Nanofibre fabrication in a temperature and humidity controlled environment for improved fibre consistency
Fabricating nanofibres with reproducible characteristics is an important demand in the membrane industry in order to establish commercial viability. In this study, the effect of controlled atmospheric conditions on electrospun cellulose acetate (CA) nanofibres was evaluated for temperatures ranging 17.5–32.5 °C and relative humidity ranging 20–70%. CA solution (0.2 g/mL) in a solvent mixture of acetone/dimethylformamide/ethanol (2:2:1) was electrospun into nonwoven fibre mesh with the fibre diameter ranging from 150 nm to 1 μm. The resulting nanofibres were analysed by differential scanning calorimetry, showing a correlation of reducing melt enthalpy with increasing atmospheric temperature. The opposite was seen with increasing atmospheric humidity, which conferred increasing melt enthalpy. Analysis of scanning electron microscopy images provided a correlation of reducing average fibre diameter with increasing atmospheric temperature and increasing fibre diameter with increasing atmospheric humidity. These results correlate with the melt enthalpy results, suggesting that finer CA nanofibres infer a lower melt enthalpy. Together these studies provide strong evidence that the controlled atmospheric conditions affect the fibre diameter of the resulting electrospun nanofibres. A salient observation in this study was that increased humidity reduced the effect of fibre beading yielding a more consistent and therefore better quality of fibre. This has apparent implications for the reproducibility of nanofibre production and offers a new method of controlling fibre morphology. This study has highlighted the requirement to control atmospheric conditions during the electrospinning process to fabricate reproducible fibre mats.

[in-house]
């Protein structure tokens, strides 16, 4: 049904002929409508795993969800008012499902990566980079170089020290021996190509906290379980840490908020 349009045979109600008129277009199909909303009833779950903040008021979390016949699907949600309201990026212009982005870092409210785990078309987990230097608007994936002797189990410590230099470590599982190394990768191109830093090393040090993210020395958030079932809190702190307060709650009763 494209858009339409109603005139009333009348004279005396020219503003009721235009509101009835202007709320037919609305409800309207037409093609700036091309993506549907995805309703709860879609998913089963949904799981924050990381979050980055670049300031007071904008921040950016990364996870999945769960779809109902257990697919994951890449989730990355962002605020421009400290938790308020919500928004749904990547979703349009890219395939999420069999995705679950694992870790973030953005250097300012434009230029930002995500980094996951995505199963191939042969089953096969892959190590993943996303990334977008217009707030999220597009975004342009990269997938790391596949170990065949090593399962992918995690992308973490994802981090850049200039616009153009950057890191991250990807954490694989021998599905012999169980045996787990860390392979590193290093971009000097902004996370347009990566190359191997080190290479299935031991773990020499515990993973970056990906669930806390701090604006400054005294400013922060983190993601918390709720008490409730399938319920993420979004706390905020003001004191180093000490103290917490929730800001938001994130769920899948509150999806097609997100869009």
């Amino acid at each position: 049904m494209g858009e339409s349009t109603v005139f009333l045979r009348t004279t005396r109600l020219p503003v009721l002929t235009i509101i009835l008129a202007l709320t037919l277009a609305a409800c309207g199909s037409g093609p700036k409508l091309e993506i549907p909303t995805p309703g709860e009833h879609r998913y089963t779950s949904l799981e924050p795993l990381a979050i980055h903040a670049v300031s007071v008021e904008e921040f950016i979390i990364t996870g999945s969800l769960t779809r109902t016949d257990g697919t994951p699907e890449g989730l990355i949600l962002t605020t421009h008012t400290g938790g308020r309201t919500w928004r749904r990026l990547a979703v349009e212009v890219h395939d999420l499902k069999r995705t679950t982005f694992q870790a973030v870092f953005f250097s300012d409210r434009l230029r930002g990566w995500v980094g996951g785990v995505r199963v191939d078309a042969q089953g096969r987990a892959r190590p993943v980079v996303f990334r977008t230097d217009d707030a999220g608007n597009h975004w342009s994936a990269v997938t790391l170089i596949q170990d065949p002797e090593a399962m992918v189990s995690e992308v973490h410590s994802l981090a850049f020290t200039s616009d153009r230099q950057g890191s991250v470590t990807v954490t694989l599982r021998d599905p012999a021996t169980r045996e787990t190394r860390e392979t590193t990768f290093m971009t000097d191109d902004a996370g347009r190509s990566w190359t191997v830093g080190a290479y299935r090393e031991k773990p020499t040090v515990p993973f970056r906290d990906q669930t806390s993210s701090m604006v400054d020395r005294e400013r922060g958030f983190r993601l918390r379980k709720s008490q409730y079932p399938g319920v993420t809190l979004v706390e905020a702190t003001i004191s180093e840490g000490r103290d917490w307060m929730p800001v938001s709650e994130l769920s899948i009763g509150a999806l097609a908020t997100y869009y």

- Nanofibre fabrication in a temperature and humidity controlled environment for improved fibre consistency
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- Available under Open Access This content is freely available online to anyone, anywhere at any time.
Journal of Materials Science
Volume 46, Issue 11 , pp 3890-3898
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- Springer US
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- 1. Micro and Nanotechnology Centre, Science and Technology Facilities Council, Rutherford Appleton Laboratory, Didcot, OX11 0QX, United Kingdom
- 2. The Advanced Centre for Biochemical Engineering, Department of Biochemical Engineering, University College London, Torrington Place, London, WC1E 7JE, United Kingdom